The following text has been automatically reproduced by an Optical Character Recognition (OCR) algorithm. It may not have been checked over by human eyes. For matters of precision please consult the original pdf.

Swansea Affair – Second Lecturer Resigns

NEWS
Swansea Affair – Second Lecturer Resigns
In the News sections of RP 56 and 57, we
reported on the escalating row in the Phi10sophy Department at University College
Swansea, centred on allegations of malpractice in the examination of the M.A. in
Philosophy and Health Care. We also noted
the formation of the Swansea Three Defence Committee to support the lecturers
whose continuing requests for an independent enquiry into the Centre for Philosophy and Health Care had led to fears of
their victimisation. As the dispute has become increasingly public, with considerable coverage in the national press (see
right), such fears have unfortunately turned
out to be well grounded.

The beginning of the most recent series
of events dates back to October 6th last
year when The Guardian published an
article under the heading ‘LECTURERS
ALLEGE PRESSURE TO INCREASE
NUMBER OF STUDENTS LED TO
FAILURE TO CHECK PART-TIME
M.A. COURSE AT UNIVERSITY OF
WALES – UNIVERSITY TO HOLD
ENQUIRY.’ In the course of the article,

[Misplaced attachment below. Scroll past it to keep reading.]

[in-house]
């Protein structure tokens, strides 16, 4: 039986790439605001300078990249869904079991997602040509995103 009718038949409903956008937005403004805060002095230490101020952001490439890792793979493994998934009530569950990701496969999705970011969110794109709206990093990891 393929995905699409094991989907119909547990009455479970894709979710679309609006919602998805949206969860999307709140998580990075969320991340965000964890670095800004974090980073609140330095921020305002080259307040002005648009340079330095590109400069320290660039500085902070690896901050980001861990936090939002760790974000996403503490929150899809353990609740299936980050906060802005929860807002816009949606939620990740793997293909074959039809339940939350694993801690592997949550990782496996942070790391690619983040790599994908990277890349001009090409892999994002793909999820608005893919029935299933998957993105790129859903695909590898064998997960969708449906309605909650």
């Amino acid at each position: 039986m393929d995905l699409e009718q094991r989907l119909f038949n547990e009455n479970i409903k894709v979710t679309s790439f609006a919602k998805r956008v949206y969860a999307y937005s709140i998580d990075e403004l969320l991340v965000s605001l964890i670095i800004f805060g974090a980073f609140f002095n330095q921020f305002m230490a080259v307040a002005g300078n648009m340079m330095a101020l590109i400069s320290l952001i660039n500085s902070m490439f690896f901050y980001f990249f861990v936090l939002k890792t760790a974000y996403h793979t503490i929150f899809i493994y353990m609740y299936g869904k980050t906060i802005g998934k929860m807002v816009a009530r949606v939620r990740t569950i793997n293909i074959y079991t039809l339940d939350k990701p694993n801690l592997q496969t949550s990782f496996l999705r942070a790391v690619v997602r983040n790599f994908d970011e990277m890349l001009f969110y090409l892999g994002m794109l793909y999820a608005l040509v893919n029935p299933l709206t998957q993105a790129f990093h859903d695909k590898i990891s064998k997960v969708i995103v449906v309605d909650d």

Anne Maclean, one of the five lecturers
from the Philosophy Department who
signed the original request for a formal
enquiry, was reported as saying: ‘It is
outrageous what is going on. If we cannot
stop this, then it is not worth anyone of
academic integrity staying on in academic
life.’ As a result of this remark, she was
suspended by the Principal of the College,
and a joint committee of representatives
from the College Council and Senate was
established to examine the case for her
dismissal. The charge: that she had attacked both the academic integrity of her
colleagues and the reputation of the College itself. (While the University is responsible for the maintenance of academic
standards, it is the colleges that employ
academic staff. Hence the bizarre situation
in which a member of staff following
University procedures for making complaints about academic standards can be
subject to dismissal proceedings brought
by a college, on the basis of making the
complaint. )
It is usual for the subjects of a complaint to be suspended while the complaint
is being investigated (in this case, Professor D.Z. Phillips, the Head of the Philoso50

phy Department, and Donald Evans, the
Director of the Head of the Philosophy
Department, and Donald Evans, the Director of the Centre for Philosophy and
Health Care). Here, however, it worked
the other way around. Under growing
pressure from the College, and without
any significant support from the A.U.T.,
Anne Maclean resigned; thereby becoming the second casualty of the affair. Almost immediately, the other two lecturers